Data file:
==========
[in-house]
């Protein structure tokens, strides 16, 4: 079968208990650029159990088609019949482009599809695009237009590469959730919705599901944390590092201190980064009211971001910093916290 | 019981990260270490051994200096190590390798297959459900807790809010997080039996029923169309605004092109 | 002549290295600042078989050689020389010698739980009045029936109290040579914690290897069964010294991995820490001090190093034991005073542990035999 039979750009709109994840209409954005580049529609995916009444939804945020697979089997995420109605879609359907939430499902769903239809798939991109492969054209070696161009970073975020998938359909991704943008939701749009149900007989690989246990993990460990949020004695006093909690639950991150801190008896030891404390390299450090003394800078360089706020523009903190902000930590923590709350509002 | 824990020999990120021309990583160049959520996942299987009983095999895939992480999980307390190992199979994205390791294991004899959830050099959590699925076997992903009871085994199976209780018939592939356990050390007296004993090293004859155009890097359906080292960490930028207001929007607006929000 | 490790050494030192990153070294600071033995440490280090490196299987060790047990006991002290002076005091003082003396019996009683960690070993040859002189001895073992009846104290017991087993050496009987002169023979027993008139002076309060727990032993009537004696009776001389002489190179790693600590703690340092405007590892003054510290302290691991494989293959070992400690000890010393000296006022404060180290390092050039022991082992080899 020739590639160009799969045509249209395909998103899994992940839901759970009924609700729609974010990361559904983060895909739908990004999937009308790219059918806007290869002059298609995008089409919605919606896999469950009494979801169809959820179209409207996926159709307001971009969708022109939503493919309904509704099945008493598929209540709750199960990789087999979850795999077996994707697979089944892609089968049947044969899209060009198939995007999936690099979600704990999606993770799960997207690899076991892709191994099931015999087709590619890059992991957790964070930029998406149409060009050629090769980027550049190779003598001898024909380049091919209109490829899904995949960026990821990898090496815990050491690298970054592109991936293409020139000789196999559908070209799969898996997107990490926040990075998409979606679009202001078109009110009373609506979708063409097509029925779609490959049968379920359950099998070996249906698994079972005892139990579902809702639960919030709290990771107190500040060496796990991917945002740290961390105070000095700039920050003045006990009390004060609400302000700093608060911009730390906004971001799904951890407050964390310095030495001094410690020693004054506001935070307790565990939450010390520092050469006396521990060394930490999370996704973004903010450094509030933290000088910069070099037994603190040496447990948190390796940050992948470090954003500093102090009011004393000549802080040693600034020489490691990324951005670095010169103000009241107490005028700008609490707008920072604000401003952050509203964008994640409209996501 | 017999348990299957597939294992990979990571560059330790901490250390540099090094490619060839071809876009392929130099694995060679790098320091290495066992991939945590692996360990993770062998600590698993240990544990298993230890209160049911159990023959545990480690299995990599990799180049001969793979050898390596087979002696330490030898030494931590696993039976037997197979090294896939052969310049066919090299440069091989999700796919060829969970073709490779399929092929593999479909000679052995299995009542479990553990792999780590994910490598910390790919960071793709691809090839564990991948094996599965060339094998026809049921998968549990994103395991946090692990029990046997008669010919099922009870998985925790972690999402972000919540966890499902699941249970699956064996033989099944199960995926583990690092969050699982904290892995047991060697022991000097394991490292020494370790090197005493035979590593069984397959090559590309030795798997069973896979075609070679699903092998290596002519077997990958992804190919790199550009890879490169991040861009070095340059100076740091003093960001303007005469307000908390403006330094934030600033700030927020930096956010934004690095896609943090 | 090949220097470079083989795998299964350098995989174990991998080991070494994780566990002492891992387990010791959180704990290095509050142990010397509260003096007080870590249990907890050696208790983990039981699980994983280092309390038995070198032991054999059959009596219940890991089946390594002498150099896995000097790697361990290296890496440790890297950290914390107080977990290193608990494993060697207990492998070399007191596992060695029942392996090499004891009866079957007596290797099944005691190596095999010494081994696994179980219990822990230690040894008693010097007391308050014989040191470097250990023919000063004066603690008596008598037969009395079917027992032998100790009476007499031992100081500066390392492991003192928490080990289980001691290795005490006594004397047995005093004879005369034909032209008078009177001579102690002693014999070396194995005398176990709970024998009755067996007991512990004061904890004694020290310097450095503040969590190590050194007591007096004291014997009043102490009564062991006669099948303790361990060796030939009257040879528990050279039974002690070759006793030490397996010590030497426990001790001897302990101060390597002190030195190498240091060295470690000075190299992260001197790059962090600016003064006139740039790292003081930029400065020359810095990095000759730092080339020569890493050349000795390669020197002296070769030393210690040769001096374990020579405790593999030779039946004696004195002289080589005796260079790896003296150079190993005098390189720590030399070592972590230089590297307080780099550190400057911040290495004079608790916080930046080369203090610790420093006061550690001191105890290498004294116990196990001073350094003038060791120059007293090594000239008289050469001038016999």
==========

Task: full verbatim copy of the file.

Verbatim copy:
[in-house]
């Protein structure tokens, strides 16, 4: 079968208990650029159990088609019949482009599809695009237009590469959730919705599901944390590092201190980064009211971001910093916290 | 019981990260270490051994200096190590390798297959459900807790809010997080039996029923169309605004092109 | 002549290295600042078989050689020389010698739980009045029936109290040579914690290897069964010294991995820490001090190093034991005073542990035999 039979750009709109994840209409954005580049529609995916009444939804945020697979089997995420109605879609359907939430499902769903239809798939991109492969054209070696161009970073975020998938359909991704943008939701749009149900007989690989246990993990460990949020004695006093909690639950991150801190008896030891404390390299450090003394800078360089706020523009903190902000930590923590709350509002 | 824990020999990120021309990583160049959520996942299987009983095999895939992480999980307390190992199979994205390791294991004899959830050099959590699925076997992903009871085994199976209780018939592939356990050390007296004993090293004859155009890097359906080292960490930028207001929007607006929000 | 490790050494030192990153070294600071033995440490280090490196299987060790047990006991002290002076005091003082003396019996009683960690070993040859002189001895073992009846104290017991087993050496009987002169023979027993008139002076309060727990032993009537004696009776001389002489190179790693600590703690340092405007590892003054510290302290691991494989293959070992400690000890010393000296006022404060180290390092050039022991082992080899 020739590639160009799969045509249209395909998103899994992940839901759970009924609700729609974010990361559904983060895909739908990004999937009308790219059918806007290869002059298609995008089409919605919606896999469950009494979801169809959820179209409207996926159709307001971009969708022109939503493919309904509704099945008493598929209540709750199960990789087999979850795999077996994707697979089944892609089968049947044969899209060009198939995007999936690099979600704990999606993770799960997207690899076991892709191994099931015999087709590619890059992991957790964070930029998406149409060009050629090769980027550049190779003598001898024909380049091919209109490829899904995949960026990821990898090496815990050491690298970054592109991936293409020139000789196999559908070209799969898996997107990490926040990075998409979606679009202001078109009110009373609506979708063409097509029925779609490959049968379920359950099998070996249906698994079972005892139990579902809702639960919030709290990771107190500040060496796990991917945002740290961390105070000095700039920050003045006990009390004060609400302000700093608060911009730390906004971001799904951890407050964390310095030495001094410690020693004054506001935070307790565990939450010390520092050469006396521990060394930490999370996704973004903010450094509030933290000088910069070099037994603190040496447990948190390796940050992948470090954003500093102090009011004393000549802080040693600034020489490691990324951005670095010169103000009241107490005028700008609490707008920072604000401003952050509203964008994640409209996501 | 017999348990299957597939294992990979990571560059330790901490250390540099090094490619060839071809876009392929130099694995060679790098320091290495066992991939945590692996360990993770062998600590698993240990544990298993230890209160049911159990023959545990480690299995990599990799180049001969793979050898390596087979002696330490030898030494931590696993039976037997197979090294896939052969310049066919090299440069091989999700796919060829969970073709490779399929092929593999479909000679052995299995009542479990553990792999780590994910490598910390790919960071793709691809090839564990991948094996599965060339094998026809049921998968549990994103395991946090692990029990046997008669010919099922009870998985925790972690999402972000919540966890499902699941249970699956064996033989099944199960995926583990690092969050699982904290892995047991060697022991000097394991490292020494370790090197005493035979590593069984397959090559590309030795798997069973896979075609070679699903092998290596002519077997990958992804190919790199550009890879490169991040861009070095340059100076740091003093960001303007005469307000908390403006330094934030600033700030927020930096956010934004690095896609943090 | 090949220097470079083989795998299964350098995989174990991998080991070494994780566990002492891992387990010791959180704990290095509050142990010397509260003096007080870590249990907890050696208790983990039981699980994983280092309390038995070198032991054999059959009596219940890991089946390594002498150099896995000097790697361990290296890496440790890297950290914390107080977990290193608990494993060697207990492998070399007191596992060695029942392996090499004891009866079957007596290797099944005691190596095999010494081994696994179980219990822990230690040894008693010097007391308050014989040191470097250990023919000063004066603690008596008598037969009395079917027992032998100790009476007499031992100081500066390392492991003192928490080990289980001691290795005490006594004397047995005093004879005369034909032209008078009177001579102690002693014999070396194995005398176990709970024998009755067996007991512990004061904890004694020290310097450095503040969590190590050194007591007096004291014997009043102490009564062991006669099948303790361990060796030939009257040879528990050279039974002690070759006793030490397996010590030497426990001790001897302990101060390597002190030195190498240091060295470690000075190299992260001197790059962090600016003064006139740039790292003081930029400065020359810095990095000759730092080339020569890493050349000795390669020197002296070769030393210690040769001096374990020579405790593999030779039946004696004195002289080589005796260079790896003296150079190993005098390189720590030399070592972590230089590297307080780099550190400057911040290495004079608790916080930046080369203090610790420093006061550690001191105890290498004294116990196990001073350094003038060791120059007293090594000239008289050469001038016999």